26−November 23, 2019
“I think photography is about celebrating an instant,” the French-Swiss photographer Hélène Binet has said of her decades long practice in which she has produced some of the most iconic and enigmatic images of famous buildings by famous architects. We are familiar with this idea, of course, Cartier-Bresson’s “the decisive moment” and all, but I think Binet means it in a different, more expanded and aptly architectural sense. I don’t think she means that in photography the instant is frozen, preserving some of the real or lived moment, but that the instant lengthens, elongates, prolongs: as if to look and to photograph, to look at a photograph, is to extend time as a kind of spatial experience in and of itself. Binet’s work catches details, frames and reframes lines, geometries, apertures, and voids, to generate new visions, flickering and ephemeral, within sometimes familiar spaces, so that the photographs are worlds within themselves.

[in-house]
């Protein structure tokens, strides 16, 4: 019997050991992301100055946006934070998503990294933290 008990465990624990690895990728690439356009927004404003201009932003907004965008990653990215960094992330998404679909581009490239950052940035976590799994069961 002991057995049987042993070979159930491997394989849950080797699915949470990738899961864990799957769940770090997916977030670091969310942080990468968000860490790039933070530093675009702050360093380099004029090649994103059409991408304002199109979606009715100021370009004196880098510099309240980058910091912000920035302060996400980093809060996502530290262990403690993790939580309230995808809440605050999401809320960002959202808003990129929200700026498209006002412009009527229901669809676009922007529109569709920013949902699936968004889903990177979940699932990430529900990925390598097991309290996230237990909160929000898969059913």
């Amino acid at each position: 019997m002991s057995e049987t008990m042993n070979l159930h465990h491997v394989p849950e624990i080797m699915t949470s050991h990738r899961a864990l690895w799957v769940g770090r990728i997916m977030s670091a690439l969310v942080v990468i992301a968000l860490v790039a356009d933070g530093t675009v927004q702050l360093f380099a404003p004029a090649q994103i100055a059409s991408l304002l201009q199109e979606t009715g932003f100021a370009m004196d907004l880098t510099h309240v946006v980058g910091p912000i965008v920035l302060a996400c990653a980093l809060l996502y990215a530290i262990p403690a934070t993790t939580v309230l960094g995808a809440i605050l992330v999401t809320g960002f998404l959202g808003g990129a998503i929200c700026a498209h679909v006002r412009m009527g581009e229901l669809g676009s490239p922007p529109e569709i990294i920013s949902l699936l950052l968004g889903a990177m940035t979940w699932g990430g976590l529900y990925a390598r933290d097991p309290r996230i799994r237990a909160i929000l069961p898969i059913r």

Time After Time at the Large Glass brings together an idiosyncratic and beguiling series of Binet’s photographs—both black and white (her more typical mode) and colour, always analogue—from the late 1980s to present day. Olivier Richon, in an elegant text that accompanies the exhibition, reminds us that “camera” is Latin for “room”; and indeed, each of Binet’s works invites us into a distinct environment that is delineated in light and dark—fields that seem to reverse, refract, reflect, twist and turn inside out. In the gallery’s front space, the eye skitters and adjusts, in and out of focus, grasping at forms, across three fragmented views of Hadrian’s Villa in Rome. Binet zooms in on and tightly frames details of the famous ruin, abstracting its cornices, arches, and oculi so that they become dark and highly textured shapes against the sky above, whose lit up negative space, gauzy with clouds, optically shifts between back- and foreground. I say the details become and the sky shifts, rather than that they seem to, because there is something wonderfully transformative about Binet’s photographs, which cause the spaces they capture to ricochet and turn in on themselves, to multiply curves and angles, illumination and shadow, in an Escher-like mise-en-abîme.